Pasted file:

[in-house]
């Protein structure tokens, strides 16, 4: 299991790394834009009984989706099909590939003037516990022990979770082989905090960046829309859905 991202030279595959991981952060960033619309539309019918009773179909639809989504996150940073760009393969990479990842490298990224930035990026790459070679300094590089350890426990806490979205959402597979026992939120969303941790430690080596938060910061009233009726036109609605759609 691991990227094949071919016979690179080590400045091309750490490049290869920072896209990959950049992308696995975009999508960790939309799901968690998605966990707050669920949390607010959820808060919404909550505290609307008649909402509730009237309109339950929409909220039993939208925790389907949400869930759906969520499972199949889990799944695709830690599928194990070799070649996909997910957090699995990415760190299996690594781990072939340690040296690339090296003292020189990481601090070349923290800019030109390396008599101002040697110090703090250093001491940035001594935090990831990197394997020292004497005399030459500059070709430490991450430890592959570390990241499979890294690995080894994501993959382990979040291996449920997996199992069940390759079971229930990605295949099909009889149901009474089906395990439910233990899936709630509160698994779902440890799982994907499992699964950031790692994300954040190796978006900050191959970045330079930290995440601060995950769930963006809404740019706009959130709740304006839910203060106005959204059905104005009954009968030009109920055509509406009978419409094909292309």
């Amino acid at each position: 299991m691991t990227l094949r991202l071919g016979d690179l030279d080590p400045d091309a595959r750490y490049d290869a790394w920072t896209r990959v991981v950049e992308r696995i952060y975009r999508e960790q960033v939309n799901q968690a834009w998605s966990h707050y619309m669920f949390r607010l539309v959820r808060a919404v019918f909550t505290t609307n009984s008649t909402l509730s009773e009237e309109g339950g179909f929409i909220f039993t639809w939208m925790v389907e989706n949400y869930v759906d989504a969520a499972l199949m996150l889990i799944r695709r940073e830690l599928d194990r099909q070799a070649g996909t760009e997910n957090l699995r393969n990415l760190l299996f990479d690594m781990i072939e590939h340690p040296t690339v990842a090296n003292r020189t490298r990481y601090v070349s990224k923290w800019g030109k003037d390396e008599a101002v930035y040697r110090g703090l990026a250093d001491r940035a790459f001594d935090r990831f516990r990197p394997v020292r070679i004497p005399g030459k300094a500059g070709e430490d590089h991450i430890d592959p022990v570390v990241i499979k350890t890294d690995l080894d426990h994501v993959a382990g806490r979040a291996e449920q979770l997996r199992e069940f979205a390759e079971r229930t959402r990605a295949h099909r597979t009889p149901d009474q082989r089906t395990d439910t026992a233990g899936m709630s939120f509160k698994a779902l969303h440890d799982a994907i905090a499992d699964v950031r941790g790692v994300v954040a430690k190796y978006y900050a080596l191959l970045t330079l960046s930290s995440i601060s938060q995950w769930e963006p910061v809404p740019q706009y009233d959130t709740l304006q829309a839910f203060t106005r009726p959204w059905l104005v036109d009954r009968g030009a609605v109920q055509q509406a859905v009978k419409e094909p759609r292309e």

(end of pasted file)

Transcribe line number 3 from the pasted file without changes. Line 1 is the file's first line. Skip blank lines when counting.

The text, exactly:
């Amino acid at each position: 299991m691991t990227l094949r991202l071919g016979d690179l030279d080590p400045d091309a595959r750490y490049d290869a790394w920072t896209r990959v991981v950049e992308r696995i952060y975009r999508e960790q960033v939309n799901q968690a834009w998605s966990h707050y619309m669920f949390r607010l539309v959820r808060a919404v019918f909550t505290t609307n009984s008649t909402l509730s009773e009237e309109g339950g179909f929409i909220f039993t639809w939208m925790v389907e989706n949400y869930v759906d989504a969520a499972l199949m996150l889990i799944r695709r940073e830690l599928d194990r099909q070799a070649g996909t760009e997910n957090l699995r393969n990415l760190l299996f990479d690594m781990i072939e590939h340690p040296t690339v990842a090296n003292r020189t490298r990481y601090v070349s990224k923290w800019g030109k003037d390396e008599a101002v930035y040697r110090g703090l990026a250093d001491r940035a790459f001594d935090r990831f516990r990197p394997v020292r070679i004497p005399g030459k300094a500059g070709e430490d590089h991450i430890d592959p022990v570390v990241i499979k350890t890294d690995l080894d426990h994501v993959a382990g806490r979040a291996e449920q979770l997996r199992e069940f979205a390759e079971r229930t959402r990605a295949h099909r597979t009889p149901d009474q082989r089906t395990d439910t026992a233990g899936m709630s939120f509160k698994a779902l969303h440890d799982a994907i905090a499992d699964v950031r941790g790692v994300v954040a430690k190796y978006y900050a080596l191959l970045t330079l960046s930290s995440i601060s938060q995950w769930e963006p910061v809404p740019q706009y009233d959130t709740l304006q829309a839910f203060t106005r009726p959204w059905l104005v036109d009954r009968g030009a609605v109920q055509q509406a859905v009978k419409e094909p759609r292309e």